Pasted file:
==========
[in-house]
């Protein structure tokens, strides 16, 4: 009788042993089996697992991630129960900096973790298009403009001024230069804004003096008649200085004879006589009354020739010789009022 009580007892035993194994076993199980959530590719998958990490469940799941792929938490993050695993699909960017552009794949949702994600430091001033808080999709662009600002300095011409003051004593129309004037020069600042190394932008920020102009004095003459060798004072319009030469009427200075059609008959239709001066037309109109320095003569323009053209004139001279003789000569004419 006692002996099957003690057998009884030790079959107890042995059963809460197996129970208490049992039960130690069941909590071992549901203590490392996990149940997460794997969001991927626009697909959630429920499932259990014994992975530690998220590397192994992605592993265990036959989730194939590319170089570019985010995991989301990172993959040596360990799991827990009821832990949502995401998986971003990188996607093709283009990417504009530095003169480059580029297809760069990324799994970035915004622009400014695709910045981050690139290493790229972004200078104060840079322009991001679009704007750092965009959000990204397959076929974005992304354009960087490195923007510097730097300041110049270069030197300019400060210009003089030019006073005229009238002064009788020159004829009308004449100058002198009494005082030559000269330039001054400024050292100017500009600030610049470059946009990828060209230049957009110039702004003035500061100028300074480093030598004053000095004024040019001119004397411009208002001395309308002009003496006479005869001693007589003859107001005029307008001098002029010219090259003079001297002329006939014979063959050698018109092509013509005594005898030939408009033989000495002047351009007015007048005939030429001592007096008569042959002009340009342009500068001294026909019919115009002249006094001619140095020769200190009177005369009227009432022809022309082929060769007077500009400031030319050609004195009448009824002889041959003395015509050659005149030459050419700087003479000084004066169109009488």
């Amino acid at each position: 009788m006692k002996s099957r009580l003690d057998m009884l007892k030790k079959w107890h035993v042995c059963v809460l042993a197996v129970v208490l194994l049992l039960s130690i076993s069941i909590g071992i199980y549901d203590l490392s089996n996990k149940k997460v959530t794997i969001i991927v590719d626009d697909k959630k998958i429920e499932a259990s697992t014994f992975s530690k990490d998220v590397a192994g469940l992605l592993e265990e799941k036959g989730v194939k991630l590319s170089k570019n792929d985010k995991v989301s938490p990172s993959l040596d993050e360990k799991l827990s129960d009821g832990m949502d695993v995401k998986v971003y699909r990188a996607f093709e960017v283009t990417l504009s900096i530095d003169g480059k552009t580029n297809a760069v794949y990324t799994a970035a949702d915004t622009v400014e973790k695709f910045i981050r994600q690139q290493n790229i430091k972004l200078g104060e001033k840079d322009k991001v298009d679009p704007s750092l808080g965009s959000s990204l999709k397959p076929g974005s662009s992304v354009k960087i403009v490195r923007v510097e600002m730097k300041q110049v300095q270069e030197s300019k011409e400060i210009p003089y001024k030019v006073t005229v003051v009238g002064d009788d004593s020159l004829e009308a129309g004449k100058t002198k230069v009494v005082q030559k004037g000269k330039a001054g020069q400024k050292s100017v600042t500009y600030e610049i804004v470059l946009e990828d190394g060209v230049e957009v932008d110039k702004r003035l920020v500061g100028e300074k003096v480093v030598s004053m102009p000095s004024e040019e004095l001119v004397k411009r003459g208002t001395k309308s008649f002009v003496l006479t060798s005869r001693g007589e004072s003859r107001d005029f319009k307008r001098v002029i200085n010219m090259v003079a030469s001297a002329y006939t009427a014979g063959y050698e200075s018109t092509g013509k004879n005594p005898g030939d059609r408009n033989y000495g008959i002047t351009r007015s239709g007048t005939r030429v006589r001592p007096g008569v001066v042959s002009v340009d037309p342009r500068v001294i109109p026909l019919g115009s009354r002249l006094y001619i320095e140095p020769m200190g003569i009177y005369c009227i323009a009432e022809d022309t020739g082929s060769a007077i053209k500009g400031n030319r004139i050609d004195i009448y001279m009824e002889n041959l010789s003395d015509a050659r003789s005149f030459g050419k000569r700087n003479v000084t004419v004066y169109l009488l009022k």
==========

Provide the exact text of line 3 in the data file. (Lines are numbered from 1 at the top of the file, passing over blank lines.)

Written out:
């Amino acid at each position: 009788m006692k002996s099957r009580l003690d057998m009884l007892k030790k079959w107890h035993v042995c059963v809460l042993a197996v129970v208490l194994l049992l039960s130690i076993s069941i909590g071992i199980y549901d203590l490392s089996n996990k149940k997460v959530t794997i969001i991927v590719d626009d697909k959630k998958i429920e499932a259990s697992t014994f992975s530690k990490d998220v590397a192994g469940l992605l592993e265990e799941k036959g989730v194939k991630l590319s170089k570019n792929d985010k995991v989301s938490p990172s993959l040596d993050e360990k799991l827990s129960d009821g832990m949502d695993v995401k998986v971003y699909r990188a996607f093709e960017v283009t990417l504009s900096i530095d003169g480059k552009t580029n297809a760069v794949y990324t799994a970035a949702d915004t622009v400014e973790k695709f910045i981050r994600q690139q290493n790229i430091k972004l200078g104060e001033k840079d322009k991001v298009d679009p704007s750092l808080g965009s959000s990204l999709k397959p076929g974005s662009s992304v354009k960087i403009v490195r923007v510097e600002m730097k300041q110049v300095q270069e030197s300019k011409e400060i210009p003089y001024k030019v006073t005229v003051v009238g002064d009788d004593s020159l004829e009308a129309g004449k100058t002198k230069v009494v005082q030559k004037g000269k330039a001054g020069q400024k050292s100017v600042t500009y600030e610049i804004v470059l946009e990828d190394g060209v230049e957009v932008d110039k702004r003035l920020v500061g100028e300074k003096v480093v030598s004053m102009p000095s004024e040019e004095l001119v004397k411009r003459g208002t001395k309308s008649f002009v003496l006479t060798s005869r001693g007589e004072s003859r107001d005029f319009k307008r001098v002029i200085n010219m090259v003079a030469s001297a002329y006939t009427a014979g063959y050698e200075s018109t092509g013509k004879n005594p005898g030939d059609r408009n033989y000495g008959i002047t351009r007015s239709g007048t005939r030429v006589r001592p007096g008569v001066v042959s002009v340009d037309p342009r500068v001294i109109p026909l019919g115009s009354r002249l006094y001619i320095e140095p020769m200190g003569i009177y005369c009227i323009a009432e022809d022309t020739g082929s060769a007077i053209k500009g400031n030319r004139i050609d004195i009448y001279m009824e002889n041959l010789s003395d015509a050659r003789s005149f030459g050419k000569r700087n003479v000084t004419v004066y169109l009488l009022k």